We transfer to another open Breck heath (more Rabbits!) where we are soon watching two more Stonies (Denise’s first). Syl picks up the first two of four ‘normal’ Curlews which are soon dancing around the sky uttering their ‘bubbling’ song. In the long grass a tail appears to have lost its owner. Eventually a Pheasant appears below it and claims ownership!

With hunger pangs fast getting the better of us, we make haste for our lunch stop. But do we? The main Brandon road is at a standstill so its ‘route B’. But the A11 is even worse (naturally!). So route C is deployed as Steve winds his ways down the back roads finding our way to Santon Downham, and to the St Helen’s picnic site which has the three essential things of a good lunch stop. Picnic benches. Loos. And Bramblings! Just as we sit down to tuck in to our sarnies, Steve picks up a female flitting around a riverside tree. We all enjoy good scopes views (with full mouths) before a moulting male (alas without black head) is also found.

With lunch over, we head off for a walk, across the river and in to the conifer wood. The tall pines and blue skies are almost alpine looking. Goldcrests sing all around us but it takes some time to eventually find one when Jenny picks one up feeding in a nearby tree. Goldcrest clocked it’s onwards until Steve stops us dead in our tracks. ‘Siskin!’. We look upwards to search for the owner of the clear ‘spee’ calls and their, dancing between the treetops is a male Siskin, the yellow panels on wings and tail appearing translucent as it flurries between trees. It eventually takes a break and lucky for us, lands out in the open and lets us have some cracking views. ‘That’s my first Siskin this year’ comments Marilyn, hinting at the dearth of Siskins in most parts of the country.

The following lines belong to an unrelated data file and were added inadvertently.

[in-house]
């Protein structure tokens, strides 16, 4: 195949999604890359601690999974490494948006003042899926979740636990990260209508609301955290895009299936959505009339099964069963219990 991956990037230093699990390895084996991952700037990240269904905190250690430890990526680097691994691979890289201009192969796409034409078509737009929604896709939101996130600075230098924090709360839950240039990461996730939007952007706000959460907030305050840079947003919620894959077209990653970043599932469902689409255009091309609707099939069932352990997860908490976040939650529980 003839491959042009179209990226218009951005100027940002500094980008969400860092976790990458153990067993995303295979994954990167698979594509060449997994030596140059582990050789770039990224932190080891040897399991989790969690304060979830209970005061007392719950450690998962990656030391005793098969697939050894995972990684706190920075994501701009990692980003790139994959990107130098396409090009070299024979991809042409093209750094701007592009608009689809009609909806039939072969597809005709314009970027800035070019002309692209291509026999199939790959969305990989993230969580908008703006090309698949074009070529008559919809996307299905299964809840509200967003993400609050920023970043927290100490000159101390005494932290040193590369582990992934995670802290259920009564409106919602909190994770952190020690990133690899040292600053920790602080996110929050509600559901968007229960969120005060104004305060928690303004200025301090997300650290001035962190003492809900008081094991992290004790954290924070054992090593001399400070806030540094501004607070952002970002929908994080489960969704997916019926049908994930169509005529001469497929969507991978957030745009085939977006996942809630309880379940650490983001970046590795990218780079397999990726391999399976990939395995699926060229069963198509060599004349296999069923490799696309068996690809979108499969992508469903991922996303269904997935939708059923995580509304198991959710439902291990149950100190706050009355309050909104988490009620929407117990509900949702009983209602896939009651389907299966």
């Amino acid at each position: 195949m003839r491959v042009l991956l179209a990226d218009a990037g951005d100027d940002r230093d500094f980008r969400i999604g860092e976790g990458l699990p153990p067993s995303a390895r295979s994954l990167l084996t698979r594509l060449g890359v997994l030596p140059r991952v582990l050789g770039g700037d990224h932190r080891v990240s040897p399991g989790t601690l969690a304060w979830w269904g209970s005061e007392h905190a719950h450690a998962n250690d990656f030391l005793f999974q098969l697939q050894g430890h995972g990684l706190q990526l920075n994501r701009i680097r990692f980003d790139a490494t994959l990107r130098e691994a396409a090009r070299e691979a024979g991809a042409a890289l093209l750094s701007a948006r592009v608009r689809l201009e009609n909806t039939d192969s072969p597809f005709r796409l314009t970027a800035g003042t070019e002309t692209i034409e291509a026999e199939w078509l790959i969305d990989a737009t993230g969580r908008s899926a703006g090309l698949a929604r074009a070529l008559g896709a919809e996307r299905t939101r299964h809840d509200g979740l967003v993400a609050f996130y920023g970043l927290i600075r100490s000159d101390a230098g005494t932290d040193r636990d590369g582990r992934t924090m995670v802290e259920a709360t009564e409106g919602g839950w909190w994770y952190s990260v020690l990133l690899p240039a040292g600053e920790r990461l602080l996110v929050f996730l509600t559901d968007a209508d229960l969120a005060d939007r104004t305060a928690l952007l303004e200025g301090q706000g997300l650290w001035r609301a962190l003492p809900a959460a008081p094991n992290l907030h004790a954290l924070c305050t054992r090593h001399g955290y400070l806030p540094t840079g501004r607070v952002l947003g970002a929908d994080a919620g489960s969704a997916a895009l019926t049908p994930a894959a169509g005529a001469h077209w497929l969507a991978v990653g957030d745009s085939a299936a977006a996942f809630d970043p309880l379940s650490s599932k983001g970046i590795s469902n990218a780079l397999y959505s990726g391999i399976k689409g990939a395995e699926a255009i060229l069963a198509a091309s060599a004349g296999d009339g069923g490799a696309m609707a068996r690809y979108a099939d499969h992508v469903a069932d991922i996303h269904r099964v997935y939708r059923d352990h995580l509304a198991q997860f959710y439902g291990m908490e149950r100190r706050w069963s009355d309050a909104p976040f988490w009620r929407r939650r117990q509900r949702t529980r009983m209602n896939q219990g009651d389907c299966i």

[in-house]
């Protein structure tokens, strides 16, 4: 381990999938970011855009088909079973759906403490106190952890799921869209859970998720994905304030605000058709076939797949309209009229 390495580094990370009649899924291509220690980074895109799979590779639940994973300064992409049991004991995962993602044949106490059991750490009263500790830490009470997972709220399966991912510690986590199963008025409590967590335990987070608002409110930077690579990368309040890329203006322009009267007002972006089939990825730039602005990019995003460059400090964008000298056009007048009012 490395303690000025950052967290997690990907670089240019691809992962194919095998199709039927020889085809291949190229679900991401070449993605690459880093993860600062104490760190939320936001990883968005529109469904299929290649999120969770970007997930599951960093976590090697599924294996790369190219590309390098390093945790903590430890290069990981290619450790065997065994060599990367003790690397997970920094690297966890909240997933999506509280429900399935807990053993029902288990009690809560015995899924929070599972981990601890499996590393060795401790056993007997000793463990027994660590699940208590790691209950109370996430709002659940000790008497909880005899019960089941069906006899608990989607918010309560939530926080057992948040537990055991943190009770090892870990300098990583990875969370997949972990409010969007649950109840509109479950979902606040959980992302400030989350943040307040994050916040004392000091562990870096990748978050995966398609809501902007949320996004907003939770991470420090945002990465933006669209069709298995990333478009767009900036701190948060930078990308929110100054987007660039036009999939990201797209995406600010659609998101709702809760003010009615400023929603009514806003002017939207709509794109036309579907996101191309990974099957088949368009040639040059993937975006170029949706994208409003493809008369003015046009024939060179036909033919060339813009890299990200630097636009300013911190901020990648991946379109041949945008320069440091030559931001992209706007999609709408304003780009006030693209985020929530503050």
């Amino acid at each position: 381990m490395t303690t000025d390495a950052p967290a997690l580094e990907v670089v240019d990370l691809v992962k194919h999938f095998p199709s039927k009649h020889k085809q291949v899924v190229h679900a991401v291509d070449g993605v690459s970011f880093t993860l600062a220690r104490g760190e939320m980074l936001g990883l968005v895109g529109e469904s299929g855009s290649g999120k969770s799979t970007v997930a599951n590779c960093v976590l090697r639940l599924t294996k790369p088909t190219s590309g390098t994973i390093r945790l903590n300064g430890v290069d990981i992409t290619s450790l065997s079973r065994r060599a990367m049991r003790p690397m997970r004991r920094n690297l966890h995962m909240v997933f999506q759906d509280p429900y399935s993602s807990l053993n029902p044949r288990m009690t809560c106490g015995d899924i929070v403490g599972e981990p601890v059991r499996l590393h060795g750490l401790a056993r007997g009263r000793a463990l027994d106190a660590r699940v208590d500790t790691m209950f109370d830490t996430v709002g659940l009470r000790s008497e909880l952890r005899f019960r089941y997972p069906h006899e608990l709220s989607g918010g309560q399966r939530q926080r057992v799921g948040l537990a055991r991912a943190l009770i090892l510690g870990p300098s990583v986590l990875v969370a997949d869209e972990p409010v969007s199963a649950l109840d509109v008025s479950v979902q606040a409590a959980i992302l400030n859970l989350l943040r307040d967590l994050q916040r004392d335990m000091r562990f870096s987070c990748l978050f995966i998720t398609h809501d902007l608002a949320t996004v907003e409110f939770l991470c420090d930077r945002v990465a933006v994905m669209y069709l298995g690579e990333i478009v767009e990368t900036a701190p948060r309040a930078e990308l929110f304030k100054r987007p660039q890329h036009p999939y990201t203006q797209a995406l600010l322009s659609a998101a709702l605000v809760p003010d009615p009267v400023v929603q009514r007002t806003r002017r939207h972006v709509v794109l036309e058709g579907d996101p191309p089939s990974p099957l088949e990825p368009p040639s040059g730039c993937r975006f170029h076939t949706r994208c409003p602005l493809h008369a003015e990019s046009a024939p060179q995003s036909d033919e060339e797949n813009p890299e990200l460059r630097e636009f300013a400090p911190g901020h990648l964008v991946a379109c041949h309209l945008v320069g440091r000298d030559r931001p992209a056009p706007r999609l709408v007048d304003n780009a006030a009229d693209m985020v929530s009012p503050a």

Walking along the road to the village we pick up a Marsh Tit and get great views of a couple of Nuthatches and another Brambling. We take the riverside walk back to the car park adding a few more Great Spotted Woodpeckers, Mute Swan and a Treecreeper to our tally. Jenny points out a tree stump featuring an obvious face. ‘That’s ET’ says Steve. And it is. Spot on!

We head for Lynford and a frustrating hour searching for the not-to-be-seen Hawfinch. The trees where they are meant to be are alive with Redwings, Song and Mistle Thrushes, finches, tits, Jays – but no mighty ‘seedcrackers’. Jenny and Marilyn see a Little Grebe on the lake, but its time to move on.

We arrive at our final stop, a woodland area near Watton. We walk along the rides as silently as possible. Nothing. Steve goes for a wander and soon beckons the group to him. A frustrating few minutes pass as we track our quarry. Bingo! There it is. A day-glow male Golden Pheasant. What a sight! We watch it as it picks at the ground as it wanders along the heavily scrubbed woodland floor. Its golden mane gleams in the half-light, and you can still make out the red nad blue of the plumage. Stunning!

With dusk approaching, not to mention our dinner, we head back to Bradwell, broad grins on tired faces.

We do our first checklist either side of a great dinner before retiring to the bar for coffee and a few laughs with the hotel owners Carol and Richard - Guatemalan bandits, birders disappearing in jungles – the usual sort of stuff!